“Everyone knows that square wheels don’t roll,” says Glen Whitney, founder of the Museum of Mathematics in New York. That is, until they step inside his lair. Two square-wheeled tricycles roll smoothly around an undulating track, engineered with numbers to defeat narrow thinking.
Everyone also knows that math is boring, is too hard, is just bad news—right? That’s how Whitney felt about it as a student, until he wound up going to math camp one summer (“I would have gone to broccoli camp” just to get out of the house, he recalls). The puzzles, patterns, and conundrums he decoded in those woodsy cabins while laid up with a soccer injury challenged him to explore a whole new layer of reality—hidden, but also in plain sight. He built the museum, he quips, “so that other kids wouldn’t have to break their collarbones” to find this out.
After he became a math professor and then an investment researcher at Renaissance Technologies, Whitney took his kids to a little museum on Long Island founded by high-school math teacher Bernard Goudreau. “This is a great country,” he marveled. “We can have a museum about anything, even mathematics!”
A few years later Whitney heard to his dismay that the Goudreau—the sole math museum in North America—had shuttered. So he quit his job and raised $22 million to build another one, with seed funding from Renaissance founder James Simons.
On the day of Philanthropy’s visit, the Museum of Mathematics (known as MoMath) was teeming with schoolkids on a field trip. They solved mazes, played chords on a harmonic web, used the magic power of multiplication to activate a two-story 3D paraboloid, and turned into dancing trees on a screen with a fractal-based video feed. Teachers report that weeks after a visit, students are often still jazzed about what they learn at MoMath and how it connects to classwork and real life.
MoMath’s newest initiative, just opened in December 2014 after a successful million-dollar fundraising campaign, is an exhibit called Robot Swarm. Dozens of glowing motorized vehicles scoot around, crab-like, under a glass floor where visitors stroll, reacting to the humans and to each other according to easy visitor commands such as “follow me” or “avoid all other robots.” The underlying algorithms demonstrate natural processes like flocking behavior or crystal formation. And they greatly excite barefooted teenagers.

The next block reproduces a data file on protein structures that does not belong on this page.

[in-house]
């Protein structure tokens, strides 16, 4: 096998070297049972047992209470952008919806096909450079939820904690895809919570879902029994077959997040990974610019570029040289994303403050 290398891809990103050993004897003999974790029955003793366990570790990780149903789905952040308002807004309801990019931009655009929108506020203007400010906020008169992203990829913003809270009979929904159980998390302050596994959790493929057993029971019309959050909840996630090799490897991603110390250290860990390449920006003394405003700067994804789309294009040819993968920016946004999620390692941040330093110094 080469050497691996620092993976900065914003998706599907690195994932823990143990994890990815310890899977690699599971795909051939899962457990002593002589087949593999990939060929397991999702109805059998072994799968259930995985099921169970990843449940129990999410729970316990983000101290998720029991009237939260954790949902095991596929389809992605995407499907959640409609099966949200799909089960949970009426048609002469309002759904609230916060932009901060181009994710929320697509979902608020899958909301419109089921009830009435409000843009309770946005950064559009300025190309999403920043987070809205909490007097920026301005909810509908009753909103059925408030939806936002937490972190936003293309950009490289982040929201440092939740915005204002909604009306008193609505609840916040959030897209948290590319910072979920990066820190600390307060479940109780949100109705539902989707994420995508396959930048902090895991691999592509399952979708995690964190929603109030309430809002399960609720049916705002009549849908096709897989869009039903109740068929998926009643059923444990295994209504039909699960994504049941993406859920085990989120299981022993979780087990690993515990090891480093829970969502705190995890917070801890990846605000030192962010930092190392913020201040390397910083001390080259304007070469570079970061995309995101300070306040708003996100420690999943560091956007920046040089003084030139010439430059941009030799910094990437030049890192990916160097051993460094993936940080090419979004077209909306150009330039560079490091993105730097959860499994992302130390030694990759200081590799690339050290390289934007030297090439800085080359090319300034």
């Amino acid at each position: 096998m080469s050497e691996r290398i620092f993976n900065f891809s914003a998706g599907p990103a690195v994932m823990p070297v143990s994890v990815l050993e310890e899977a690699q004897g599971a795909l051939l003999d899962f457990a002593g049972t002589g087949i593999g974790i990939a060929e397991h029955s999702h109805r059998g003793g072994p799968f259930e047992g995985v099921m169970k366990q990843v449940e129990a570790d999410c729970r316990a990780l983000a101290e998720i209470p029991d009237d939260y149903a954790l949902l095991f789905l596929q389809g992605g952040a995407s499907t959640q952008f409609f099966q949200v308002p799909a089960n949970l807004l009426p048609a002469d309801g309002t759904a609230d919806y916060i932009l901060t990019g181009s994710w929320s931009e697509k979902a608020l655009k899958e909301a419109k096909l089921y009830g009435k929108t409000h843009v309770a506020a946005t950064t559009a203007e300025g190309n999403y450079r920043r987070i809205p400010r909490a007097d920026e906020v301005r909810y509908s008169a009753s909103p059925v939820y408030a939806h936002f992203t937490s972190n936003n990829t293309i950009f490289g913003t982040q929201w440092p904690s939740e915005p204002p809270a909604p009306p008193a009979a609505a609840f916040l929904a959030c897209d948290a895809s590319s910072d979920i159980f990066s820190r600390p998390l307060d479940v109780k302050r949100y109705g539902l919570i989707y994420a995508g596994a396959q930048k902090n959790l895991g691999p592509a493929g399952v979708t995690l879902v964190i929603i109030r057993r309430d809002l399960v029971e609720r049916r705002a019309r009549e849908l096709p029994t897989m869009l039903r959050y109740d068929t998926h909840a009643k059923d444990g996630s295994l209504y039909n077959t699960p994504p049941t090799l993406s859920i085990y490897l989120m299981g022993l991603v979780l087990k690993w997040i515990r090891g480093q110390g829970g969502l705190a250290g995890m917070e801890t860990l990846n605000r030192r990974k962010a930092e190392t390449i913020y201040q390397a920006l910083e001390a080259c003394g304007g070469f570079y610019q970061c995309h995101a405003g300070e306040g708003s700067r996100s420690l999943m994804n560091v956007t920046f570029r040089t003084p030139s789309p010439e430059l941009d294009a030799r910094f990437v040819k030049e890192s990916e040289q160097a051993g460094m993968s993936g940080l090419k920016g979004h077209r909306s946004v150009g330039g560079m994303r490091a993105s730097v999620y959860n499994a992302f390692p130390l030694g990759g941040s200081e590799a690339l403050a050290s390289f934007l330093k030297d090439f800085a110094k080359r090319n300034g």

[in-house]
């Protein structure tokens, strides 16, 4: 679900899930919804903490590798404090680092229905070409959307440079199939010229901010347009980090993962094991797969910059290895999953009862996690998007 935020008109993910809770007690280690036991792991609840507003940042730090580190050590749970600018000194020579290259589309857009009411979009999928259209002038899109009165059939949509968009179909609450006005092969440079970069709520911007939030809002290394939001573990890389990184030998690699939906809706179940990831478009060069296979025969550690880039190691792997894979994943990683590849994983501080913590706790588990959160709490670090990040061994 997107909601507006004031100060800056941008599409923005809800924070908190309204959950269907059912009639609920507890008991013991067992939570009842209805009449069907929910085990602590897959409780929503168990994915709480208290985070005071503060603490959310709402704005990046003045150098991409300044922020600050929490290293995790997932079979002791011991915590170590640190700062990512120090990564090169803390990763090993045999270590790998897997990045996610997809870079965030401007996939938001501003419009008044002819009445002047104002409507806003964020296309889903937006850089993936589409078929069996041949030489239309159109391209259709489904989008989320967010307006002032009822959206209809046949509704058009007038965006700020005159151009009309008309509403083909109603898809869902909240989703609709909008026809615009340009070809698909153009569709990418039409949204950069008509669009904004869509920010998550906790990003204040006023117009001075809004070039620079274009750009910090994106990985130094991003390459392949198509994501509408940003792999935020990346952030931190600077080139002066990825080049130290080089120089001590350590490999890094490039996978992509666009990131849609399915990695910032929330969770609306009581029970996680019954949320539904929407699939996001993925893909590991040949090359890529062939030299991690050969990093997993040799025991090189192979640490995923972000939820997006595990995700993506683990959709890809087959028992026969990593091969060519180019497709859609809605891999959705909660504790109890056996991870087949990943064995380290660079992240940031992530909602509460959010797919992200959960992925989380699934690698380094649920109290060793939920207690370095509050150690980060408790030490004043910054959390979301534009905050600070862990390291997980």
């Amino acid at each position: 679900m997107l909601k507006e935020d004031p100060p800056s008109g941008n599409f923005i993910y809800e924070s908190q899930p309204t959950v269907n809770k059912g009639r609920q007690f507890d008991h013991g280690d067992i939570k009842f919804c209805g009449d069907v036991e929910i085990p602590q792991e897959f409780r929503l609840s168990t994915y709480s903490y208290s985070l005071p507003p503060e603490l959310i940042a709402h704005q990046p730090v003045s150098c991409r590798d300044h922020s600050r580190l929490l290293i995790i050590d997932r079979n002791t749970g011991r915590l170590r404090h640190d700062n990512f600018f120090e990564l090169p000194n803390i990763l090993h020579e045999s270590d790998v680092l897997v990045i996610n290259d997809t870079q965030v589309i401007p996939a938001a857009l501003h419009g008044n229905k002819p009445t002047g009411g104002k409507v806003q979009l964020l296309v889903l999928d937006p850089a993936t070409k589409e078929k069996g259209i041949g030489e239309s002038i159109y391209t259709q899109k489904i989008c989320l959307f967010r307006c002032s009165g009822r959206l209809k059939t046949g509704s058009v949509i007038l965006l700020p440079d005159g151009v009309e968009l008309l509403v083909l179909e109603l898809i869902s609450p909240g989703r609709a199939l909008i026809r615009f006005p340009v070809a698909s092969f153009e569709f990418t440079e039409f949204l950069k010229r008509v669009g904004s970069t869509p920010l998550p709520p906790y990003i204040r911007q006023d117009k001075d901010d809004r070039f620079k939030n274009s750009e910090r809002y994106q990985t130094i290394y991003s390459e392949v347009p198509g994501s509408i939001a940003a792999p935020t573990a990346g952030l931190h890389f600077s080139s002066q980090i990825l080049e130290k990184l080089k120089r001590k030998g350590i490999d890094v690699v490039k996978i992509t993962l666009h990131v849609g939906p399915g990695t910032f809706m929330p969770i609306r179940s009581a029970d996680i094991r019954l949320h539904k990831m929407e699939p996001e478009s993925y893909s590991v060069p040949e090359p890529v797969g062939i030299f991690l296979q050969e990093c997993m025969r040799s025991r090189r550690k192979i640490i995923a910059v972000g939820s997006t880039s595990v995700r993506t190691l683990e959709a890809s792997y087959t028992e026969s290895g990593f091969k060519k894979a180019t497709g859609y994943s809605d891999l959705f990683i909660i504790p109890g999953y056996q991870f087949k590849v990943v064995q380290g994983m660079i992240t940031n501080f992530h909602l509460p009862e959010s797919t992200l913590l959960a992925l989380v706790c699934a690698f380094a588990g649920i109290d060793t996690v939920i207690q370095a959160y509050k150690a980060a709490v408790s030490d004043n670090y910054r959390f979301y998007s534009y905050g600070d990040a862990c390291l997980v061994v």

When MoMath was just getting set up, Whitney paid $350 for a phone number that with the addition of just two symbols would be a valid math equation. It seemed like a ridiculous expense at the time, with funding so uncertain, yet too charming to pass up. And in the end it paid off. At the conclusion of a seemingly dead-end meeting with some Google representatives, Whitney provided the phone number and challenged them to explain it—exactly the sort of puzzle that Google is famous for posing to its job applicants.
Furious scribbling and head-scratching ensued. At last somebody solved it, amidst much rejoicing. “These guys are as crazy as we are,” said one rep. Google gave the museum $2 million—the best return on a $350 investment that former quantitative specialist Whitney has ever seen. (The number is 212-542-0566. Add = and x to that to get the equation: 212 - 542 = -05 x 66.)
Creating a Cultural Village
Members of the Clark family, heirs to the Singer Sewing Company fortune, have resided in the bucolic village of Cooperstown, New York, since the mid-1800s. When the Depression damaged the area’s prosperity, Stephen Clark and other representatives of the Clark Foundation (founded in 1931) sought to revive local business and tourism by creating a museum celebrating the national pastime. The Baseball Hall of Fame cheered up Americans in 1936 by announcing its inaugural class of five members—Ty Cobb, Babe Ruth, Honus Wagner, Christy Mathewson, and Walter Johnson.
The Hall went on to become a classic of American culture, and the progenitor of many other museums. It attracts 350,000 visitors a year, has a $12-million annual budget, and employs 100 full-time staff in a village of a little more than 2,000 people. The current chairman of the board of directors of the National Baseball Hall of Fame and Museum is Jane Clark, who is also president of the Clark Foundation.
The entire Cooperstown region has become one of the great museum communities in the country, and the Clark Foundation has been instrumental in making this so. In the decades before and after the founding of the Hall of Fame, Clark relatives and foundation executives were also instrumental in building up the historic Farmers’ Museum, the Fenimore Art Museum, the New York State Historical Association, and the Glimmerglass Opera. With half a billion dollars in assets, and nearly $20 million of annual giving, the foundation also supports the historic Otesaga and Cooper inns, village beautification, land preservation, local sports, the regional hospital, and scholarships for children.
The Clark family has thus created a whole ecosystem of museums and art—and a true center of Americana.